Pain does not Equal Suffering

Source: via Meghan on Pinterest

Many of us feel that we suffer due to the pains in life. These pains may be physical, mental or spiritual. They could be due to fears of the future, attachment to pains in the past or desire for things to be different than they are in the present.

Pain in life is inevitable. We will be hurt mentally, physically and emotionally. That is a fact of life. To attempt to avoid pain is futile and will keep us from living life. A few scratches and bruises to our ego, our heart or our mind mean that we are living.

Is suffering from these pains necessary?

Suffering on the other hand is something that we can control and does not need to be a part of our life. Suffering is attachment to outcomes and expectations.

Outcomes are related to the situations in the past where we don’t like what happened and we keep reminding ourselves of that fact. It’s that missed touchdown attempt that caused the team to lose the game in high school and we feel kept us from a professional football career (i.e. the uncle in the movie Napoleon Dynamite). Or it’s the speech that we blew and felt embarrassed by our failure and so we avoid speaking in public.

Expectations are related to situations that we are in right now or foresee in the future. We expect them to go a certain way and ruminate on all of the potential reasons that things could go wrong. It’s that fear of the upcoming presentation and the thoughts of what could go wrong. Or it’s the fear that we won’t be able to live up to someone’s expectations (or our own) and so we don’t want to attempt going for something we want.

If we let go of attachment to outcomes and expectations, we also let go of suffering. We let the pain of life happen (because it will) and then we let it go and continue on.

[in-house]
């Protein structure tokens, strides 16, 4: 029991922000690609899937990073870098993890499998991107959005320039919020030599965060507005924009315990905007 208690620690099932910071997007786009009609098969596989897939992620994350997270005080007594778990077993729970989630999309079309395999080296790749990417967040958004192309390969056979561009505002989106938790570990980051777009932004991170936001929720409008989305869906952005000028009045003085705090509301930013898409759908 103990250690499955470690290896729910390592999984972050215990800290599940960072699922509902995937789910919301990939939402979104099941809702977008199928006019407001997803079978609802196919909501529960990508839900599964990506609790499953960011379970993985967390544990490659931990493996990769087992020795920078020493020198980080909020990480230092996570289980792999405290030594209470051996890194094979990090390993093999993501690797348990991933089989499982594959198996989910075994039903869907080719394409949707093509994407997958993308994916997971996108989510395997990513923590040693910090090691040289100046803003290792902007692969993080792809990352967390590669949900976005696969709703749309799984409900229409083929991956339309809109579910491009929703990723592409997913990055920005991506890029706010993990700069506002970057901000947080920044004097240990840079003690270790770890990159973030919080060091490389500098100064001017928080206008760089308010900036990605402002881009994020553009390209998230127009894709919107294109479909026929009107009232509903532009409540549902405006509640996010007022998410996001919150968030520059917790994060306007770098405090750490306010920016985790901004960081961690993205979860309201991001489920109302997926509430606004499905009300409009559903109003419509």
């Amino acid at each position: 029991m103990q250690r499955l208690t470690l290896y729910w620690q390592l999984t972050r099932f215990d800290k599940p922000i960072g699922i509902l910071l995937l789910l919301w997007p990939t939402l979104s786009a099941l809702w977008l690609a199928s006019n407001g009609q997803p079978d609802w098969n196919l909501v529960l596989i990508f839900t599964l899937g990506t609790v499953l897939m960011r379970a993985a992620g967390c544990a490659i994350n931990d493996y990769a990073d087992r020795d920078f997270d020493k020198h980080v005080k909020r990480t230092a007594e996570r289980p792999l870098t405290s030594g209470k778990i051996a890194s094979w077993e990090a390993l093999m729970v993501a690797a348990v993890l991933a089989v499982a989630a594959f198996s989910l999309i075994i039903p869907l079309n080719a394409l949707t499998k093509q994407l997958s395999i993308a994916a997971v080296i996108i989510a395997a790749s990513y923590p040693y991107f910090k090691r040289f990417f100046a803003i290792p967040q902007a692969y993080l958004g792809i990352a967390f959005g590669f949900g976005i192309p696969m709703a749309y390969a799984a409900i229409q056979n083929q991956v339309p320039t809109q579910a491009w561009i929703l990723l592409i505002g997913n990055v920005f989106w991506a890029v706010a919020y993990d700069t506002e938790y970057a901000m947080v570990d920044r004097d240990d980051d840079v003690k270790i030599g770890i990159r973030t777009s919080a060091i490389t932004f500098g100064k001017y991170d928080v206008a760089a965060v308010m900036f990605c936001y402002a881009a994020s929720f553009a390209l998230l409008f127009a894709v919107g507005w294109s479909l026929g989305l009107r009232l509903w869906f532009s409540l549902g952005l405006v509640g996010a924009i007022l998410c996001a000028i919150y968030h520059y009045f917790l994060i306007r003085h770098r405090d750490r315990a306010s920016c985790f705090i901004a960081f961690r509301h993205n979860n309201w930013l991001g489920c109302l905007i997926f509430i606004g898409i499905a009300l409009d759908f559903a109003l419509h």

That doesn’t mean that we ignore it or act like the pain didn’t happen. We acknowledge it and learn from it, but we don’t limit ourselves because of it.

Example from my own life

I myself have blamed many of the negative situations in my life on the pain that life brings. It was not the pain, but rather my choice to suffer from them that caused the situations.

In my younger days, I had a girlfriend that I felt deeply in love with. She cheated on me in a “in your face”, deliberate and nonchalant manner. The pain caused by that was immense. However, even worse was all of the years that I carried that pain around and brought it into other relationships. As a result, I was possessive and non-trusting in relationships to follow and this led to a whole host of other relationship issues. It wasn’t until I let go of that pain that the suffering ended and I felt that I could trust someone.

The monk stuck in the mud

(there are many version of this story but here is my recollection and no matter how it is told, the lesson is the same)

There were two monks walking through the woods one day. They came across a woman in a fancy dress attempting to pass over a muddy patch in the trail without getting her dress dirty. As the monks came across her, the older monk picked her up and carried her across the mud and set her down on the other side. The younger monk looked at him in shock because he knew that monks were forbidden from touching women. As they continued on, the younger monk continued to think about how the older monk had disobeyed their rules.

Finally, after hours had passed, the younger monk became so obsessed with the situation that he burst out angrily, “you were wrong to carry that woman across the mud because you know we are not supposed to touch women.”

The older monk replied calmly, “brother, yes but I let that women go hours ago. You seem to be still carrying her with us”.

The older monk did what he felt was right and let go of the situation afterwards. The younger monk held onto the outcome that he did not agree with and as a result brought suffering upon himself.

How are the pains of life holding you back because you are still carrying something around that you should let go?


One thought on “Pain does not Equal Suffering

  1. Reblogged this on eatsleepdoyoga and commented:
    It is sometimes difficult to tell the difference between letting something go or just burying it, only to find that it resurfaces at a later time. We hold on to pain. We hold on to it because, well, we’re human and that’s just what we do. But you may find that by acknowledging that it is there, and consciously just letting go of it, you will find a sense of relief from the pain. Imagine holding on to an object with your hand. You can try real hard to let it go but have you let it go? No. Let it go. Yes, it will not be there anymore, which may be a scary thought, but the fact is, is that it is not serving you so open your hand and just let it go.

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